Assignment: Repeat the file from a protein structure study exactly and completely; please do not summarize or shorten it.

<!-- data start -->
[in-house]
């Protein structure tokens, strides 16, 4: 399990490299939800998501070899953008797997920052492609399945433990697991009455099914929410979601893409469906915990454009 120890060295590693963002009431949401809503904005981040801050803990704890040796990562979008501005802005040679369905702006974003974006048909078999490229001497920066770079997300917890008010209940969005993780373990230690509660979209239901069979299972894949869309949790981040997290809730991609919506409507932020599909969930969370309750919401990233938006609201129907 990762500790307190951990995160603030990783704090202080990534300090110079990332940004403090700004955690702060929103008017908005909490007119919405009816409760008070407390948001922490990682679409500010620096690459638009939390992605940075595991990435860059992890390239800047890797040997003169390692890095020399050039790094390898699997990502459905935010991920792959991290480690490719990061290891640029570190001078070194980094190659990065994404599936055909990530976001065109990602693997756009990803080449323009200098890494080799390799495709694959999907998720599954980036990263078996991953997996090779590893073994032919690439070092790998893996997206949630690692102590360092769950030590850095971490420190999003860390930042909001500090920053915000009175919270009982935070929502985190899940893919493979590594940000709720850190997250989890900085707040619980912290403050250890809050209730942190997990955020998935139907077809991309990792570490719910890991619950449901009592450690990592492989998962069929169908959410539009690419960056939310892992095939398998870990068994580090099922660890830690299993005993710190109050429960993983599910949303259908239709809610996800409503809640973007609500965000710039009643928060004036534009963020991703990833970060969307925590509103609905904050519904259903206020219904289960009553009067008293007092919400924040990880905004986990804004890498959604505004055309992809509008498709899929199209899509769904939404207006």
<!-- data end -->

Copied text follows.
[in-house]
């Protein structure tokens, strides 16, 4: 399990490299939800998501070899953008797997920052492609399945433990697991009455099914929410979601893409469906915990454009 120890060295590693963002009431949401809503904005981040801050803990704890040796990562979008501005802005040679369905702006974003974006048909078999490229001497920066770079997300917890008010209940969005993780373990230690509660979209239901069979299972894949869309949790981040997290809730991609919506409507932020599909969930969370309750919401990233938006609201129907 990762500790307190951990995160603030990783704090202080990534300090110079990332940004403090700004955690702060929103008017908005909490007119919405009816409760008070407390948001922490990682679409500010620096690459638009939390992605940075595991990435860059992890390239800047890797040997003169390692890095020399050039790094390898699997990502459905935010991920792959991290480690490719990061290891640029570190001078070194980094190659990065994404599936055909990530976001065109990602693997756009990803080449323009200098890494080799390799495709694959999907998720599954980036990263078996991953997996090779590893073994032919690439070092790998893996997206949630690692102590360092769950030590850095971490420190999003860390930042909001500090920053915000009175919270009982935070929502985190899940893919493979590594940000709720850190997250989890900085707040619980912290403050250890809050209730942190997990955020998935139907077809991309990792570490719910890991619950449901009592450690990592492989998962069929169908959410539009690419960056939310892992095939398998870990068994580090099922660890830690299993005993710190109050429960993983599910949303259908239709809610996800409503809640973007609500965000710039009643928060004036534009963020991703990833970060969307925590509103609905904050519904259903206020219904289960009553009067008293007092919400924040990880905004986990804004890498959604505004055309992809509008498709899929199209899509769904939404207006």